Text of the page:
2.7 million won't cope with Universal Credit

Wed, 02/10/2013 - 16:49 -- nick

2.7 million people will struggle to cope with the new Universal Credit system, a report says.

The Payments Council says the move to monthly payments will lead to problems with budgeting income.

Benefits are currently paid every two weeks.

The government has made plans for some vulnerable people to keep their fortnightly payments, but millions more will fall outside this provision.

The Payments Council oversees card and bank transfers, and surveyed benefit claimants over the last month.

We will make uemployed work for benefits - Osborne

Mon, 30/09/2013 - 13:36 -- nick

Chancellor George Osborne has announced a plan to make long-term unemployed people work for their benefits - despite strong evidence it doesn't work.

This idea has been around for a while - the Taxpayers' Alliance released a report earlier this month recommending it - but it will become policy from April next year.

Cameron wrong on jobcentre referrals to foodbanks, says charity

Thu, 26/09/2013 - 12:04 -- nick

David Cameron's claim that his government has supported food banks has been flatly denied by the head of The Trussell Trust.

The Trust is the biggest food bank provider in the UK, and Chris Mould, its chief executive, said he was “annoyed, puzzled and confused” by the Prime Minister's statement.

Mould said the government had "broken its agreement" with food banks, despite its claim that it had gone further than the previous Labour regime in referring people in need.

Welfare reform causing widespread suffering, says report

Tue, 24/09/2013 - 12:54 -- nick

Four out of five benefit-claiming households are in debt, according to a new report, and nearly nine out of ten fear welfare changes will affect their health.

These are the shocking findings of a new study, Real Life Reform, carried out by Northern Housing Consortium, which follows people affected by benefit changes up to 2015.

Despite the government's denials that welfare now provides a poverty-level income, the report shows that two-thirds of people have less than £10 left each week after paying for food and basic bills.

New 'independent' reviewer for benefit sanctions announced

Fri, 20/09/2013 - 11:29 -- nick

The Department for Work and Pensions (DWP) has announced a new independent reviewer of benefit sanctions.

Matthew Oakley, the head of economics and social policy at thinktank Policy Exchange, will lead the review.

The post was required by the Jobseeker’s (Back to Work Schemes) Act 2013, and will look at the clarity of information given to Jobseeker’s Allowance claimants on the consequences of failing to take part in mandatory back to work schemes, and on how to navigate the appeals system.

Bedroom tax leaves a third of tenants in arrears

Thu, 19/09/2013 - 12:44 -- nick

The bedroom tax has already left a third of social housing tenants in debt, according to an investigation by the TUC.

The union body submitted freedom of information requests to all of the UK's local authorities, and 114 responded.

They showed that 50,000 tenants have fallen into rent arrears despite the policy only having been introduced in April.

This represents a third of all residents of affected council and housing association homes, but in some areas the figure is more than half.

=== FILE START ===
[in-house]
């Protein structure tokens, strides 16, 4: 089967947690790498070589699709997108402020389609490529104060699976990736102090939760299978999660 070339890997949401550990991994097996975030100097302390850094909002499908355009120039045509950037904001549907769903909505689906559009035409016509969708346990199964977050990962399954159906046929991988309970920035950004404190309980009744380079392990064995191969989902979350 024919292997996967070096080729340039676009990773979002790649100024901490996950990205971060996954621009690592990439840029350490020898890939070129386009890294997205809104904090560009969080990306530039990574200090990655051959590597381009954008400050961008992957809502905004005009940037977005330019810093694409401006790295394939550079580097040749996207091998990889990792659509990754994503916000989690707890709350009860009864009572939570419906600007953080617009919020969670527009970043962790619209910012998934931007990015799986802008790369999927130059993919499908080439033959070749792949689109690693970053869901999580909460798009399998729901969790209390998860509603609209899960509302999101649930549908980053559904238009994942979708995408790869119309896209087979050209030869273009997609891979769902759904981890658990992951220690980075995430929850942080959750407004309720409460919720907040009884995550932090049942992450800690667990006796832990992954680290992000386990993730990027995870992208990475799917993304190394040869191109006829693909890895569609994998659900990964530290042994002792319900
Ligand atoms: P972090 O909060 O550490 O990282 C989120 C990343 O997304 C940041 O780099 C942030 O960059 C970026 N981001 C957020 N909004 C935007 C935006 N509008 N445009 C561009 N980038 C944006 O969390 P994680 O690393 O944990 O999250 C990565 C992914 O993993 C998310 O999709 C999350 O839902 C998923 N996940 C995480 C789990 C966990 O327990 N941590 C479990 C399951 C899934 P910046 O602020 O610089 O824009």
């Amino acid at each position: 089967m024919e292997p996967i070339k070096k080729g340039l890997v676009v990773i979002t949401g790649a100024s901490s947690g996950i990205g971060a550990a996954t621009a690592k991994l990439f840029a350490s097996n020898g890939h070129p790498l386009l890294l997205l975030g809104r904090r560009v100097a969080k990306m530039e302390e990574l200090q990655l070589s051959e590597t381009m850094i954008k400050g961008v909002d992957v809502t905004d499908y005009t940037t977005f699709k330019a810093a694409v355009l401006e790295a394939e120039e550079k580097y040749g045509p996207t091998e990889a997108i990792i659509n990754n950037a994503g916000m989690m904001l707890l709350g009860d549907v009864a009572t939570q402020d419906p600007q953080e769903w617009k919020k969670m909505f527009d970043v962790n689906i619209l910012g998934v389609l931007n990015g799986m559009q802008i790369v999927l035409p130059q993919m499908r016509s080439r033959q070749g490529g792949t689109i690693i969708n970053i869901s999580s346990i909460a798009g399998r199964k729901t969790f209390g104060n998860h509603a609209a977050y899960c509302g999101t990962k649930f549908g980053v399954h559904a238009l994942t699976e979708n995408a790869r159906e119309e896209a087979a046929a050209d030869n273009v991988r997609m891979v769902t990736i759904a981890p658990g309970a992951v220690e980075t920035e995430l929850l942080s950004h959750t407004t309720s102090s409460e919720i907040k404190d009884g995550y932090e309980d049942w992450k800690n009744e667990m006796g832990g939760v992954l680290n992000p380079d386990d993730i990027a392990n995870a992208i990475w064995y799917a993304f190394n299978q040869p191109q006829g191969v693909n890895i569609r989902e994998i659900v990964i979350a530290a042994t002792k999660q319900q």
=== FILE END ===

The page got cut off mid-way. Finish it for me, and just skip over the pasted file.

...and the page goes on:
IDS religious beliefs not shown in policy - New Statesman

Wed, 18/09/2013 - 12:25 -- nick

Ian Duncan Smith is a Christian whose actions and beliefs would be entirely alien to Jesus.

That is the claim of an article in The New Statesman, which shows that, despite using the language of 'sin' and 'redemption', Smith's policies are not compatible with a Christian way of life

Laurie Penny, the article's author, says: "Iain Duncan Smith is a second-rate thinker and a third-rate leader who is wrecking civil society with his misguided moral crusade."

Benefit fraudsters could get up to ten years in jail

Mon, 16/09/2013 - 13:42 -- nick

The Crown Prosecution Service (CPS) has announced an increase in maximum jail terms for those convicted of benefit and tax credit fraud.

Despite its rarity - only 0.7% of welfare payments are lost to fraud - the Director of Public Prosecutions, Keir Starmer, says that it is time for a "tough stance".

The fact that fraud has been getting rarer suggests both that the change is unnecessary, and that it has been prompted by the government and newspapers' increasingly hard line on all benefits.

Bedroom tax violates human rights and should be scrapped, says UN

Wed, 11/09/2013 - 14:35 -- nick

The bedroom tax is "shocking" and should be scrapped according to a high profile United Nations investigator.

Raquel Rolnik, the UN special raporteur on housing, has been in the UK interviewing politicians, officials and residents of social housing on the controversial charge, which removes benefits from families deemed to be under-occupying their homes.

The representative believes the charge may be violating the human right to decent housing, as set out in the International Covenant on Economic, Social and Cultural Rights which the UK has signed and ratified.

UK attitudes to welfare soften, says survey

Tue, 10/09/2013 - 11:25 -- nick

The public's attitude to benefits is softening, according to a new survey.

The British Social Attitudes Survey reports its findings every year on a range of topics including welfare.

And despite continued negative coverage by many newspapers, and the government's ongoing campaign against claimants, when the statement "benefits for unemployed people are too high and discourage work" was put to them, only 51% agreed.

This shows a big drop since last year's survey when 62% concurred.



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